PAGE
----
“Love and compassion are necessities, not luxuries. Without them, humanity cannot survive.” ~Dalai Lama
I thought I understood compassion. Having spent ten years of my life training to be a psychiatrist, I knew how to define it, describe it, and think about it. I thought I got it.
A few years ago, my brother was diagnosed with a serious mental illness. Being the mental health professional of the family, I took a long break to be with him as he navigated the initial stages of treatment.
This experience taught me that compassion is more than being nice to someone for a few minutes or hours.
True compassion is hard work, but it’s worthwhile. As Ralph Waldo Emerson wrote, “It is one of the most beautiful compensations of life that no man can sincerely try to help another without helping himself.”
In trying to help him, I too was changed for the better.
Among the many things I tried as part of the process, some worked. Here are the top six that have stood the test of time.
Often while listening to someone, we are formulating replies in our mind, waiting for a lull in the conversation so we can interject. Try instead to just listen. Suspend all judgment and give the person your undivided attention.
There is powerful healing in sharing your darkest secrets and having another person truly hear it and still love you.
2. Respond to the emotion, not the actual words.
Angry words may conceal fear; guilt may hide behind blame. Whenever I tried to refute my brother’s literal words, he became more insistent. When I tried to understand and respond to the underlying emotion, he began to trust and open up.
3. Get your own support system.
I’m a firm believer that we can only give unconditional love when we can receive it too. Make sure to get out, do things with people you love, and continue to experience life. Replenish your soul.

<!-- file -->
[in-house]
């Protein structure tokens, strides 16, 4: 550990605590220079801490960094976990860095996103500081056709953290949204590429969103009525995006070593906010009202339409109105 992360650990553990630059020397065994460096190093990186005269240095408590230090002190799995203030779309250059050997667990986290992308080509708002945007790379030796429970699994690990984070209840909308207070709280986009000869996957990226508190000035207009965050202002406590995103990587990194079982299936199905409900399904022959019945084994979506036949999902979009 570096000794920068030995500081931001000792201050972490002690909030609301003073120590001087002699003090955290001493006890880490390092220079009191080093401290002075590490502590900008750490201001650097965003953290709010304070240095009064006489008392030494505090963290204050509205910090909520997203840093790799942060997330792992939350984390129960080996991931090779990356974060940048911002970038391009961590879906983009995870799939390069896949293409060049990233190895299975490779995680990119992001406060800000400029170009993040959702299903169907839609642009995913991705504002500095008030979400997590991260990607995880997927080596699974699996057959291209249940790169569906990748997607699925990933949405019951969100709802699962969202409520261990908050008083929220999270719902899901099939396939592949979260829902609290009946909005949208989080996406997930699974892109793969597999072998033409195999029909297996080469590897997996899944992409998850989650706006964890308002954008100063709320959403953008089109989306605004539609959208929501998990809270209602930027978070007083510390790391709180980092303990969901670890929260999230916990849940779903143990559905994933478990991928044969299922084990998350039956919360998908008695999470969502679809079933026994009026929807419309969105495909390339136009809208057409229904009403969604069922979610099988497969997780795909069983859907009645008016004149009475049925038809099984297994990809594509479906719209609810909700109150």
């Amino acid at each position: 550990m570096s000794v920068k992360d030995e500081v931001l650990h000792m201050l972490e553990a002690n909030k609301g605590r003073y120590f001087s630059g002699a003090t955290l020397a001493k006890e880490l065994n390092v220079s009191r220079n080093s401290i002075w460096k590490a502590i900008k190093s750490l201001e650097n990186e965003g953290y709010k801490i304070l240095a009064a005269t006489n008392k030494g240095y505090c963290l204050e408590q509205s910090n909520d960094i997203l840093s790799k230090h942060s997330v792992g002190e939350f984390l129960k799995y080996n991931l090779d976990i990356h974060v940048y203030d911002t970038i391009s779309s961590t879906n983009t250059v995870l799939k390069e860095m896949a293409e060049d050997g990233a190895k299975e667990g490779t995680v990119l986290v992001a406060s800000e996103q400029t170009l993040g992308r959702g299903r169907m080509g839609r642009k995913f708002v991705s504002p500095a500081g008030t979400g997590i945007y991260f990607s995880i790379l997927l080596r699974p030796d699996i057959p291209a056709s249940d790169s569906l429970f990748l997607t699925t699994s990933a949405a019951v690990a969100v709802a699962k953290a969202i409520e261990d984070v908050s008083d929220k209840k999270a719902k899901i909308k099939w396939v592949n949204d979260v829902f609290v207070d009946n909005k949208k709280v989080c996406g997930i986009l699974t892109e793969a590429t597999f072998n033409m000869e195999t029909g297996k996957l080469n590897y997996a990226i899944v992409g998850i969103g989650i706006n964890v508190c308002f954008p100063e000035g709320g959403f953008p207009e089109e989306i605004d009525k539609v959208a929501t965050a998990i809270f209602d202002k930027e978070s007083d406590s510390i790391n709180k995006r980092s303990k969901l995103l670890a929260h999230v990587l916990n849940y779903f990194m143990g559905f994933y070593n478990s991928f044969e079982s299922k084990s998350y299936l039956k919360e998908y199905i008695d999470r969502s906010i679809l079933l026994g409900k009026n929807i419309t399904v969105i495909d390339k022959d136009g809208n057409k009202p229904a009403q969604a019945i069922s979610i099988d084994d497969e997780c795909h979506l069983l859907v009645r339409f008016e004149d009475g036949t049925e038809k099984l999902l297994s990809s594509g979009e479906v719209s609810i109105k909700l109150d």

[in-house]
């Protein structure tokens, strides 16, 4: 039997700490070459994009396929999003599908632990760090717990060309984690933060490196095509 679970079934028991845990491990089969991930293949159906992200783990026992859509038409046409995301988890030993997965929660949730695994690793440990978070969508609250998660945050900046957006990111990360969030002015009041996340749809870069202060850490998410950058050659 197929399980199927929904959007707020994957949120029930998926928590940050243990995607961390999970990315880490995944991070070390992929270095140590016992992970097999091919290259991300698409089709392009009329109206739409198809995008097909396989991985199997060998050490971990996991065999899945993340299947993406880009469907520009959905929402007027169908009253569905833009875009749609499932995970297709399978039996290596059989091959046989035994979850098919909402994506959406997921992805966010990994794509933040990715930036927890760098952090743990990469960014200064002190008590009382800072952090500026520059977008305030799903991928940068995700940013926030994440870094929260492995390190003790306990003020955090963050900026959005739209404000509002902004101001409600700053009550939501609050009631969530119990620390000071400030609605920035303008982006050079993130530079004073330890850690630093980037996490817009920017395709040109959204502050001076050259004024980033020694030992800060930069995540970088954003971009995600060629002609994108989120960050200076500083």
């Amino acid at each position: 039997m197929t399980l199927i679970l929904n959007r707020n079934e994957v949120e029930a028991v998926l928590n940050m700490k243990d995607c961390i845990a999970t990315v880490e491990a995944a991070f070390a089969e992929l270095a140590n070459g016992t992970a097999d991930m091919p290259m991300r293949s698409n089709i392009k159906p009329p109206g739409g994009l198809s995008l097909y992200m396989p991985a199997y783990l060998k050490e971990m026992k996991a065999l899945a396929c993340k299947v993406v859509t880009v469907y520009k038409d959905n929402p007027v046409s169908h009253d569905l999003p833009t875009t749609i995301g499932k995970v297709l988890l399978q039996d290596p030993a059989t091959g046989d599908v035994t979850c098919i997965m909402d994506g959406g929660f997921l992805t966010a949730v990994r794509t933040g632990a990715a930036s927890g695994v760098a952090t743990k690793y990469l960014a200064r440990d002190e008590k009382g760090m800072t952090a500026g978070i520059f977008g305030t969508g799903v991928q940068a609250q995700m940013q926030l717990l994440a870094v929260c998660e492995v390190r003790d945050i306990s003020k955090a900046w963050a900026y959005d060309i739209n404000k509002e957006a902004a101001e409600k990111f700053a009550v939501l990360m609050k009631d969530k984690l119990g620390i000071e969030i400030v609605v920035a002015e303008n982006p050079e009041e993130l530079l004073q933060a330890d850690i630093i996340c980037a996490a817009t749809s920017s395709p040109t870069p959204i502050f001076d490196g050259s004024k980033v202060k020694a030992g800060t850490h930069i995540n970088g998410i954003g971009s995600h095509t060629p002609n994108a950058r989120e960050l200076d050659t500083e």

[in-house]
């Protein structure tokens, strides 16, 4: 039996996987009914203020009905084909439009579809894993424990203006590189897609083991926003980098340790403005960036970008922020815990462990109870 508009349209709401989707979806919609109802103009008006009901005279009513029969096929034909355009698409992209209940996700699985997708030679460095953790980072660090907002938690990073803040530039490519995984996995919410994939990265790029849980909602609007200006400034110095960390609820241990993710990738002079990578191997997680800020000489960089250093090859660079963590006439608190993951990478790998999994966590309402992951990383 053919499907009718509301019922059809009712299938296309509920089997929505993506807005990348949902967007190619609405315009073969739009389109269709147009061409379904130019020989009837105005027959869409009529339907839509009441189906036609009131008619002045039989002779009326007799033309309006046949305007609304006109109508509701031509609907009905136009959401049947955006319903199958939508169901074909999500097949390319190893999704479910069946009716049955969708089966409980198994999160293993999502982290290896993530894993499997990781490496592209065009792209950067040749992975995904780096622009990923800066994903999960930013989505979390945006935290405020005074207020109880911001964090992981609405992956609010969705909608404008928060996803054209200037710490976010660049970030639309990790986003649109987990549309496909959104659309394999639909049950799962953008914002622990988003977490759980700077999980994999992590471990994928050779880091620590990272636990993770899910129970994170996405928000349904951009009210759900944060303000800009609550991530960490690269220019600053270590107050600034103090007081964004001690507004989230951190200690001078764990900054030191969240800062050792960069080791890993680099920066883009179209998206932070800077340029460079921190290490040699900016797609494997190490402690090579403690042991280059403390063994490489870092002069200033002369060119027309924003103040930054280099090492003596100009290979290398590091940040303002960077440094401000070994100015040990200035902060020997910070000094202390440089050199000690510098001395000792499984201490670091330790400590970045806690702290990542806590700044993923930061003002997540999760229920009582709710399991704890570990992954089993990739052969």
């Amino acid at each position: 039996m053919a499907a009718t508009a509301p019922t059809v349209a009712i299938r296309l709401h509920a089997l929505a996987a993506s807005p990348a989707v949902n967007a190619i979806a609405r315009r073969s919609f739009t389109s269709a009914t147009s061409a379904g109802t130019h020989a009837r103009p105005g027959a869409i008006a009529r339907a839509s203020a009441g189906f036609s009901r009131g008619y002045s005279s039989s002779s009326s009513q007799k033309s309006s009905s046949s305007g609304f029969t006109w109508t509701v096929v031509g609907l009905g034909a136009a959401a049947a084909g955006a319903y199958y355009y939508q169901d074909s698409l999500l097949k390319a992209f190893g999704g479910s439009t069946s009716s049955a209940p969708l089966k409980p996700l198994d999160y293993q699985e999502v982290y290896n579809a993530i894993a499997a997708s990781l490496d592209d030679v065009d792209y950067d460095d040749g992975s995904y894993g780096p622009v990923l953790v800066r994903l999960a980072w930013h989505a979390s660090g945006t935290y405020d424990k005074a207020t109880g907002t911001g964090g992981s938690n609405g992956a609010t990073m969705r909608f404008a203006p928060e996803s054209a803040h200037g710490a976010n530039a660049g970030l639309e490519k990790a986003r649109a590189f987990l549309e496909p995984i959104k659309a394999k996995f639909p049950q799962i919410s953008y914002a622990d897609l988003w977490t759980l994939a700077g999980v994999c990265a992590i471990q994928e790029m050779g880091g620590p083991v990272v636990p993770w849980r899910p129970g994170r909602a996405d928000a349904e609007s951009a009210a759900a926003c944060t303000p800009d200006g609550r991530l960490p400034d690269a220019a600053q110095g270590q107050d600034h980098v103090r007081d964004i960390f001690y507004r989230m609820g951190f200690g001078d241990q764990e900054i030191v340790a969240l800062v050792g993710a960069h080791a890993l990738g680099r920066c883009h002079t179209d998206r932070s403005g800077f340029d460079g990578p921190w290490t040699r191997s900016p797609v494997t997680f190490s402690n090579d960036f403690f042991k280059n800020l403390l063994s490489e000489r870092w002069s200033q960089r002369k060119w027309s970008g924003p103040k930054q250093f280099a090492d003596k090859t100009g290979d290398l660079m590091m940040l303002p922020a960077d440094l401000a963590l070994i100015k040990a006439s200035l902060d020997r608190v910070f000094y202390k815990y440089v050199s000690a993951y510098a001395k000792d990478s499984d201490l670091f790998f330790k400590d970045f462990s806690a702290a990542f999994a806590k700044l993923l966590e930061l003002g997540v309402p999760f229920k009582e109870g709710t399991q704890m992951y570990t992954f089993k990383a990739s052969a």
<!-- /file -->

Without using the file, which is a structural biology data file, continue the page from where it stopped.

4. Remember the whole person.
When someone is spiraling into a negative path, you could lose sight of all their positive qualities. Make it a point to remind yourself, at that moment, of a particular strength she/he has. May be it’s his loyalty, or humor, or patience. See the whole person.
5. Put yourself in that situation mentally.
Suffering is universal. Almost all of us have felt joy and pain. The particular details may be unique, but the themes are universal. So, remind yourself of a time when you went through something related.
Meditate on this and remind yourself of every single emotion and worry you had, and how much you longed for empathy and compassion from a fellow traveler. Do this often, so that it becomes second nature.
I once read a true story reported in a Reader’s Digest column. A father and his three children got on a bus in central London. The father was lost in his own thoughts, and the kids, being unsupervised, were loud and disruptive to the other passengers.
Finally, a lady in a nearby seat leaned over to the father and said, “You really need to parent your children better. They are so unruly.” The father, shaken from his reverie, says, “I’m so sorry. Their mother, my wife, just died and we are returning from her funeral. I think we are all a little overwhelmed. I apologize.”
We are often unaware of the pain another person carries inside. So when someone does something that rubs you the wrong way, take a moment and think of this story.
6. You will fail sometimes, so forgive yourself.
Have compassion for yourself too. No one is perfect. Give yourself a break if you come up short sometimes. Remember you are just as human as anyone else. As long as your intentions and efforts are in the right direction most times, it will work out in the end.
Because of this experience, my compassion now flows more from the heart and not just from the mind. I feel the difference, and I hope my patients can too.